Ad Skipping? Just Wait. It's Going to Get Worse

Court Paves the Way for DVR Home Invasion -- and Potential Ad Evasion

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NEW YORK ( -- By letting viewers skip ads, that pesky DVR has already gnawed away at the system media conglomerates have used for decades to score billions of dollars in ad revenue. Now it's primed to become a phenomenon on the order of a locust -- with an ability to multiply rapidly and do even more significant damage.

The U.S. Court of Appeals for New York last week overturned a ruling that had blocked Cablevision -- and by extension, other cable providers -- from making use of a "network DVR" that would allow it to run a massive video-storing operation from a single location rather than installing individual DVRs in each subscriber's home. Using the technology, consumers can record programs through their remote control without a new set-top box, conceivably turning every TV in the house into a machine that records TV shows -- and can skip past the ads that support them.

"With the stroke of a pen, the U.S. Court of Appeals has opened the door to a massive increase in the penetration of DVR capabilities," wrote Bernstein Research analyst Craig Moffett in an Aug. 4 research note. "In short order, effective DVR penetration could now jump to north of 60% of cable households (that is, all digital cable subscribers) with an even larger increase in DVR outlets per home," Mr. Moffett added.

Those numbers are cause for great concern. Approximately 26 million homes, or 23.4% of all TV households, had DVRs at the end of the first quarter, according to Interpublic Group's Magna. IMS Research, an Austin, Texas, market-research firm, estimates that nearly 30% of digital set-top boxes and DVRs were installed in 2007 in a home with at least one other set-top box already in operation.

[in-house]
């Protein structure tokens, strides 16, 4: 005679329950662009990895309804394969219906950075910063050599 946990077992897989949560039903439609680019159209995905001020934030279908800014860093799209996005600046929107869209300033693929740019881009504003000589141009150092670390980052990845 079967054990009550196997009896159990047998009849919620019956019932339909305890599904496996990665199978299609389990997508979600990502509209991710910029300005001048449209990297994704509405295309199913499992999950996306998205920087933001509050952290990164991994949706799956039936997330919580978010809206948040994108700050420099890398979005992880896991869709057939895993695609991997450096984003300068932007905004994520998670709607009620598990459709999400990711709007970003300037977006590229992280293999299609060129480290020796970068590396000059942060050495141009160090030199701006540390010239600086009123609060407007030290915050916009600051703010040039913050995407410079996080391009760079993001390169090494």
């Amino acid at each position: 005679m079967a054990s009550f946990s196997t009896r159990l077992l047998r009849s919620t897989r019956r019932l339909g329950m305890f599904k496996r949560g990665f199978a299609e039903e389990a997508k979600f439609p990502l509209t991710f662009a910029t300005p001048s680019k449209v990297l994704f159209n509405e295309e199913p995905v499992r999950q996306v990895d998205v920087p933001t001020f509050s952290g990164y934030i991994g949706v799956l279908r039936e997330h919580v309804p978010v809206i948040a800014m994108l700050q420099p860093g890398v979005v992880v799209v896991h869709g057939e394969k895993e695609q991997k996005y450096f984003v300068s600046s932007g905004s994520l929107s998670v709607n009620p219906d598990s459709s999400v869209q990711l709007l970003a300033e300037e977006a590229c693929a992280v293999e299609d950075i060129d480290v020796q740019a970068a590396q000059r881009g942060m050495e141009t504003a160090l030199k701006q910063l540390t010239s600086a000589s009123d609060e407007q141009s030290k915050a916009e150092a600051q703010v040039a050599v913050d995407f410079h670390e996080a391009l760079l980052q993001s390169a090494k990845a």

Already, advertisers have pushed for the switch to "commercial ratings," under which they pay for the number of viewers who see their ads, not the TV shows they surround. A study of 1,000 TV consumers in the U.S., Europe and Asia conducted by management-consulting firm Oliver Wyman found 85% of DVR owners are currently skipping at least three-quarters of ads. Two-thirds of TV viewers reported they would not be willing to watch any ads at the beginning of a program in order to watch uninterrupted, and 85% stated that they would not be willing to pay anything to remove all commercials.

Maintaining control
There are still a number of hurdles before Cablevision could roll out a service to consumers. But should the U.S. Court's decision stand -- many expect the nation's big media conglomerates involved in the suit, such as Turner Broadcasting, 20th Century Fox, CBS, ABC and NBC, to appeal -- DVR subscriber growth could be more robust in the years ahead. Magna has recently forecast that approximately 43.5 million subscribers would have DVRs by the end of 2012, accounting for about 37% of TV households overall.

The media companies' objection to Cablevision's video-storage technology is that they believe it infringes on their exclusive rights to air and reproduce the content in question. Those companies that create the content want to maintain a level of control over when and how it is viewed, in order to be able to monetize it by selling advertising against it. The networks have been reluctant to make their content available for new-media venues such as streaming online until they have the ability to have some sort of control over getting consumers to watch ads.

The media conglomerates have tried everything to keep the paradigm-shifting DVR technology from worming its way further into consumer life. Walt Disney's ABC has made hit shows like "Desperate Housewives" available for cable providers' video-on-demand offerings, but only in exchange for the cable company disabling viewers' ability to fast-forward. Time Warner Cable has introduced features that let viewers "start over" a favorite show but the trade-off is they must watch the ads that accompany it.

None of this has weaned consumers, now accustomed to watching shows as they wish, from their ad-skipping addiction. "They don't want to watch commercials, but they won't pay to not watch commercials," said John Senior, a partner-media and entertainment practice at Oliver Wyman.
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